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Vodka and Politics: The Ukrainian mix

dinsdag, september 27, 2011 · Category Politics · comments 1

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As I have been told, Ukrainian Vodka differs from Russian Vodka as it is generally clean, pure and not mixed with anything, except maybe with politics as a recent change in Central government  Resolutions in August 2011 suggests.

Ukrainian Vodka price up with 50%

Mr. Konstantin Krasovsky , director of the Ukrainian Information Center for Alcohol and Drugs recently stated that the new resolution on the price hike is probably due to a strong drop in Vodka production in the first half of 2010 from some 195 to 136 mln. liters.   A half liter bottle now costs minimum Hr 26,10 ($ 3,25) and the raise has little to do with an increase of taxes. About 32% of the price is made off of taxes.

Another controversial Cabinet resolution

The fact that democracy is a farfetched dream in Ukraine may come as no surprise.  But when good local authority regulations are overruled by the central government due to the influence of a strong commercial lobby, things tend to go over the edge.  The new Cabinet resolution (approved) not only calls for a price hike of 50% for Vodka but also contains a gift to local Vodka producers, since the central Government issued a new resolution which eliminates strong local initiatives like the ban of late-night and early morning sales of alcohol.

Local initiatives overruled by central Government

In cities like Lviv, Uzhgorod and Ivano-Frankivsk was an offence which could be punished by fines. In a city like Dnipropetrovsk local authorities approved a resolution which forbits the sales of alcohol within 300 metres from schools and kindergarten. Even Kiev City Council has taken actions to forbid the unrestricted sales of alcohol from small kiosks, although this measure was later reversed in a court case won by Vodka producers and their influential political friends.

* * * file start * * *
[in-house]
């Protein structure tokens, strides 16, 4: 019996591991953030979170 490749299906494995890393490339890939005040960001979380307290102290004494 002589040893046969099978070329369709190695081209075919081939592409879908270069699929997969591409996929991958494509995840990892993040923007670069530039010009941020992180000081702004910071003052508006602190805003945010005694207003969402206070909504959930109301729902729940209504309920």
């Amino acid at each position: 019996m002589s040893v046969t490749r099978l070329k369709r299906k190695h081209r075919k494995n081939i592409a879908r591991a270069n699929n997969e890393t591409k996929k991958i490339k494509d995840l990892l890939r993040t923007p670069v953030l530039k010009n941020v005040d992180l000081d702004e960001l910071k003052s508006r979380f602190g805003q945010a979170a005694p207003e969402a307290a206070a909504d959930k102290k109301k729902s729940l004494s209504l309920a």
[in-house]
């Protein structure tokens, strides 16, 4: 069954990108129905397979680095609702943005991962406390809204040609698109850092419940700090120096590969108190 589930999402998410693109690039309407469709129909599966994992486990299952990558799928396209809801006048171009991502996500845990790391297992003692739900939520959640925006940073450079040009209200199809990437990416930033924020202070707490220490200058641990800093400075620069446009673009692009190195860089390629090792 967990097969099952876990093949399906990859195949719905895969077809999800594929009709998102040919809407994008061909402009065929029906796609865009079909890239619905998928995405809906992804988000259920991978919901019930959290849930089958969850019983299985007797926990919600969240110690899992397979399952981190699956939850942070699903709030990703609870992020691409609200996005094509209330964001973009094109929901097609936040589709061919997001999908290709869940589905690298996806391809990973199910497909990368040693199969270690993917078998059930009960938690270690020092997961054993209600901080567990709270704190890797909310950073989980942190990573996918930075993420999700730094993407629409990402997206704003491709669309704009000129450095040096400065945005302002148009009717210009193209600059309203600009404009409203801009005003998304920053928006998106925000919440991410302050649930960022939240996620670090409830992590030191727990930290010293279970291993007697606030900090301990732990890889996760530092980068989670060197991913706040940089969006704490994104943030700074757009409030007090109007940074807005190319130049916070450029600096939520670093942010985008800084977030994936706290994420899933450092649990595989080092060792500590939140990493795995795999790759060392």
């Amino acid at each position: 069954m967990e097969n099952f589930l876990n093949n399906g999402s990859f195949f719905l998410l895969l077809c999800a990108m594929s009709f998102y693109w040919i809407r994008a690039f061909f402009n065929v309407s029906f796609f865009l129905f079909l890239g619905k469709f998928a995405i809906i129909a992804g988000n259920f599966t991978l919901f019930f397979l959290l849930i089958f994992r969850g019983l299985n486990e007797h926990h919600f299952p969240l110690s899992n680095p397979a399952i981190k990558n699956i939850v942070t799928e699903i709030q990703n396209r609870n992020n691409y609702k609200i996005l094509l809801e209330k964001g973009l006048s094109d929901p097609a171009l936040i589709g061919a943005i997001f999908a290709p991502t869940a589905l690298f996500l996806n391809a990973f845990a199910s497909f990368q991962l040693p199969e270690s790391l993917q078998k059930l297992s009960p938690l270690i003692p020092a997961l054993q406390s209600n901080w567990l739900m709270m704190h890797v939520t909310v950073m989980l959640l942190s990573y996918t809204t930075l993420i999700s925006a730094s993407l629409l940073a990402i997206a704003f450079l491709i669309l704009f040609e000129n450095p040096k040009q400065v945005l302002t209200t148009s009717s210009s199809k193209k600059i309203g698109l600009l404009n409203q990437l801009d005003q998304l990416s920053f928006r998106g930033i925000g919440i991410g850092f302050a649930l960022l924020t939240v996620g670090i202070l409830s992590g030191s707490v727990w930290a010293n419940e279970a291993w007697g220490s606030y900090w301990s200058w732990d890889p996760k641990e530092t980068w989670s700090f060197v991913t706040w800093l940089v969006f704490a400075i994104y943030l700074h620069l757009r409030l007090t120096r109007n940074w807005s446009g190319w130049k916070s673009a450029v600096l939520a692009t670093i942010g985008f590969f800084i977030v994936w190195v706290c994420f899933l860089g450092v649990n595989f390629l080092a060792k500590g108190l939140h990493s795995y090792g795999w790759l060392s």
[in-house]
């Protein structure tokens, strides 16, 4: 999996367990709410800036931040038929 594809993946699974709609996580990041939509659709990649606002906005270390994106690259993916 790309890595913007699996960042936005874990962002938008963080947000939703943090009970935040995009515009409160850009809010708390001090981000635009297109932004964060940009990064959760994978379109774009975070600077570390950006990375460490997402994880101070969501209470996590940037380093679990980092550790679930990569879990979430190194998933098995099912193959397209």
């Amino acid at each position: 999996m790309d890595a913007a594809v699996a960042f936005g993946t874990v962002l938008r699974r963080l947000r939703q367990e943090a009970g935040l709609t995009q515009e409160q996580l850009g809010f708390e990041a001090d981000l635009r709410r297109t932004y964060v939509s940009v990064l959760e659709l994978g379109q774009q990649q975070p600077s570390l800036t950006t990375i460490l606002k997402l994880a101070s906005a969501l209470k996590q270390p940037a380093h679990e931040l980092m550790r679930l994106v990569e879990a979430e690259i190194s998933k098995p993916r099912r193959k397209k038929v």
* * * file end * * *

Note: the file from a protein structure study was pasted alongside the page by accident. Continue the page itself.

Vodka producers and Politics

So let’s take a look at the Ukrainian Vodka lobby:

Ukrainian-Vodka-Lobby

  • Mykola Petrenko, co-founder of Petrus, which owns almost 20 alcohol brands including Gorilochka, Zlatogor and Status, is a direct adviser to Prime-Minister Azarov.
  • Pavlo Klimets, co-owner of Olimp, which produces Prime and 5 Kapel brands, is a deputy from the pro-presidential Party of Regions.
  • Stepan, the brother of Oleksandr Glus - president of the supervisory board at Nemiroff – is a deputy from the opposition Bloc of Yulia Tymoshenko.
  • Andriy Okhlopov, owner of Soyuz-Viktan, is a parliamentarian from the Authonomous Republic of Crimea.

Together these companies alone account for some 30% of Vodka sales in Ukraine.

Conclusions

  • We are looking at yet another central government resolution which destroys any local initiatives
  • The price raise of 50% does not come with any raise in taxes on pure alcohol.
  • PM Azarov’s explanation that the strong price raise would tackle the production of counterfeit vodka – which currently accounts for some 25% market share -  is quit controversial. One may take any example of local goods being raised in prices and know that this usually turns people to home-made production and cheaper counterfeit products.
  • Oleksandr Glus’ explanation that components of the production process have risen significantly comes without any explanation of which elements have risen in price. It should be the basic ingredients as labor costs have recently gone down instead of up.

Comments

1. by Wind about 4 years

There is a critical shotrgae of informative articles like this.

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